Mathew Soupramanien, who is visiting Huntington from France while working at a car factory in the state, also took to the streets downtown Saturday in spite of the excessive heat in search of a place to eat brunch.
Soupramanien said he is from a small island in France where temperatures are generally rather high, but the recent heat wave has come in tandem with a much more tangible humidity.
"We have some heat waves in France, but it never feels this humid," he said. "The humidity here is really high, so you can feel the pressure and are always sweaty."
Despite recent record-breaking temperatures in France, Soupramanien said he thinks many French people would be shocked by the current conditions in West Virginia.
"I ran in Ritter Park this morning, and it was incredible," Sourpramanien said. "For other French people, I think (the weather) would be an unbelievable experience."
According to a CNN article last month, temperatures in France recently reached record-breaking heights amid an intense heat wave throughout Europe, as the French national weather service Meteo-France reported temperatures as high as 114.6 degrees Fahrenheit in southern parts of the country.
According to the National Weather Service, the heat index in parts of West Virginia on Saturday likely reached values of up to 107 degrees, with temperatures hovering around the mid-90s, as has been common in recent days.
The weather service urged residents to take extra precautions like being aware of signs and symptoms of heat exhaustion and strokes, wearing light and loose clothing, drinking plenty of water, taking more breaks than normal in shaded or cooler environments, checking on friends and family and potentially rescheduling certain plans and events that require strenuous activity. Individuals are also encouraged to never leave children or pets unattended in vehicles, as car interiors often reach potentially lethal temperatures within minutes.
As a result of Saturday's excessive heat warning, local organizations and programs like Harmony House's First Steps Wellness and Recovery Center and the Huntington City Mission Chapel opened their doors to residents wanting to escape the heat, offering cold drinks and air conditioning to all.
HUNTINGTON — Starting Aug. 5, The Herald-Dispatch will cease publishing a print edition on Mondays, but it will continue to have an online news and advertising presence on that day.
The Herald-Dispatch will continue to publish a Monday edition, but the news in it will be available only online, at www.heralddispatch.com, through the newspaper's apps and in the electronic edition, which shows readers replicas of print pages in a clickable digital format.
The move does not affect print publication of The Herald-Dispatch during the rest of the week.
"Many papers across the country, including the Charleston Gazette-Mail, have gone through this transition," said HD Media Publisher Jim Heady. "It was a difficult decision to make, but we felt it was the best way to reduce expenses without hurting the integrity of The Herald-Dispatch.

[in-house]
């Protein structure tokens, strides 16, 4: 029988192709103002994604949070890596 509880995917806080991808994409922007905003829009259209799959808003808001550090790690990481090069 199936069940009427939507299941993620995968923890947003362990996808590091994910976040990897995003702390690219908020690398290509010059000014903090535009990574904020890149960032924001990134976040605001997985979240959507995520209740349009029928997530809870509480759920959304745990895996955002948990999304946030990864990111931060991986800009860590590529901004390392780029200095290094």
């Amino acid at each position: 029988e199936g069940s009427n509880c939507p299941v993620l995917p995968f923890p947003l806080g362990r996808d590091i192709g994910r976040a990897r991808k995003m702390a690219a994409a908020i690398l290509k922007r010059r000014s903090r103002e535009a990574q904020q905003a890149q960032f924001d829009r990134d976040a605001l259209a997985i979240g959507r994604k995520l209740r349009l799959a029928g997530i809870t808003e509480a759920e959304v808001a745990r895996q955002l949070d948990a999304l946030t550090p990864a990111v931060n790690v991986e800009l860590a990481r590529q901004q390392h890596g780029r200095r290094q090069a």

"This change will give us the ability to better position ourselves, where we can continue to provide the best content and service to our readers and advertisers," Heady added.
Last week, it was reported that the Pittsburgh Post-Gazette will publish in print just three days a week, after last year reducing its print editions from seven days a week to five days a week.
All paid seven-day subscribers to The Herald-Dispatch should have access to the newspaper's website and its electronic edition if they have established a username and password. If they have not, or have difficulty getting logged in to the website, they can call the Customer Service Department at 304-526-4005 for assistance.
Home delivery rates will remain the same in relation to this move.
Hours for the Customer Service Department, at 304-526-4005, are 6 a.m. to 5 p.m. Monday through Friday, 6 to 10 a.m. Saturday and 6 to 11 a.m. Sunday.
CAPE CANAVER AL, Fla. — A moonstruck nation celebrated the 50th anniversary of Apollo 11's "giant leap" by Neil Armstrong and Buzz Aldrin at parties, races, ball games and concerts Saturday, toasting with Tang and gobbling MoonPies.
At NASA's Kennedy Space Center, Aldrin showed Vice President Mike Pence the launch pad where he flew to the moon in 1969. At the same time halfway around the world, an American and two other astronauts blasted into space on a Russian rocket. And in Armstrong's hometown of Wapakoneta, Ohio, nearly 2,000 runners competed in "Run to the Moon" races.
"Apollo 11 is the only event in the 20th century that stands a chance of being widely remembered in the 30th century," the vice president said.
Wapakoneta 10K runner Robert Rocco, 54, a retired Air Force officer from Centerville, Ohio, called the moon landing by Armstrong and Aldrin "perhaps the most historic event in my lifetime, maybe in anybody's lifetime."